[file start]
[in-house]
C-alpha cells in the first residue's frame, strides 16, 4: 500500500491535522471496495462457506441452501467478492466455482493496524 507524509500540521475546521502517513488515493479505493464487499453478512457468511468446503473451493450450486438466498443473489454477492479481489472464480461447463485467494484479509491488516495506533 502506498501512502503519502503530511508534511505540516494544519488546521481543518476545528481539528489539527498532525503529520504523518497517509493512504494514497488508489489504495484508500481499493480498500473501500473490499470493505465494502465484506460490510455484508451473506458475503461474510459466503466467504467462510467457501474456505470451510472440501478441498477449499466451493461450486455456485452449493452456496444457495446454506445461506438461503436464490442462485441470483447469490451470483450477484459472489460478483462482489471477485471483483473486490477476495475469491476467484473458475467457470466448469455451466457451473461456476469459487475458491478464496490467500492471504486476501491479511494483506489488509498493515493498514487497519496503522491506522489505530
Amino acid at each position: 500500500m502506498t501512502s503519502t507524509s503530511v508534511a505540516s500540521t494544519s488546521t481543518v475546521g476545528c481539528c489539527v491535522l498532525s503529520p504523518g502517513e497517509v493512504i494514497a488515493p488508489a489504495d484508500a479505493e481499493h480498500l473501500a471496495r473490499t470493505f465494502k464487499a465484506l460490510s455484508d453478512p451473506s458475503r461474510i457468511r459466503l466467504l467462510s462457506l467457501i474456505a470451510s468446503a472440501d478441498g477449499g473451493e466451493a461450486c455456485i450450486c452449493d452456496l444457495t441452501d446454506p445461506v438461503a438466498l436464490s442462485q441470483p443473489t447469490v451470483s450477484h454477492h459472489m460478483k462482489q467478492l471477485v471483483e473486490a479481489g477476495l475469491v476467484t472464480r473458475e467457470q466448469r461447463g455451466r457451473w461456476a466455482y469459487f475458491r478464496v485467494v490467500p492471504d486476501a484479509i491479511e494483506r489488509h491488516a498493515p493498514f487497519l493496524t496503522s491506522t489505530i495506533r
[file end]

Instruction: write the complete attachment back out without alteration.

[in-house]
C-alpha cells in the first residue's frame, strides 16, 4: 500500500491535522471496495462457506441452501467478492466455482493496524 507524509500540521475546521502517513488515493479505493464487499453478512457468511468446503473451493450450486438466498443473489454477492479481489472464480461447463485467494484479509491488516495506533 502506498501512502503519502503530511508534511505540516494544519488546521481543518476545528481539528489539527498532525503529520504523518497517509493512504494514497488508489489504495484508500481499493480498500473501500473490499470493505465494502465484506460490510455484508451473506458475503461474510459466503466467504467462510467457501474456505470451510472440501478441498477449499466451493461450486455456485452449493452456496444457495446454506445461506438461503436464490442462485441470483447469490451470483450477484459472489460478483462482489471477485471483483473486490477476495475469491476467484473458475467457470466448469455451466457451473461456476469459487475458491478464496490467500492471504486476501491479511494483506489488509498493515493498514487497519496503522491506522489505530
Amino acid at each position: 500500500m502506498t501512502s503519502t507524509s503530511v508534511a505540516s500540521t494544519s488546521t481543518v475546521g476545528c481539528c489539527v491535522l498532525s503529520p504523518g502517513e497517509v493512504i494514497a488515493p488508489a489504495d484508500a479505493e481499493h480498500l473501500a471496495r473490499t470493505f465494502k464487499a465484506l460490510s455484508d453478512p451473506s458475503r461474510i457468511r459466503l466467504l467462510s462457506l467457501i474456505a470451510s468446503a472440501d478441498g477449499g473451493e466451493a461450486c455456485i450450486c452449493d452456496l444457495t441452501d446454506p445461506v438461503a438466498l436464490s442462485q441470483p443473489t447469490v451470483s450477484h454477492h459472489m460478483k462482489q467478492l471477485v471483483e473486490a479481489g477476495l475469491v476467484t472464480r473458475e467457470q466448469r461447463g455451466r457451473w461456476a466455482y469459487f475458491r478464496v485467494v490467500p492471504d486476501a484479509i491479511e494483506r489488509h491488516a498493515p493498514f487497519l493496524t496503522s491506522t489505530i495506533r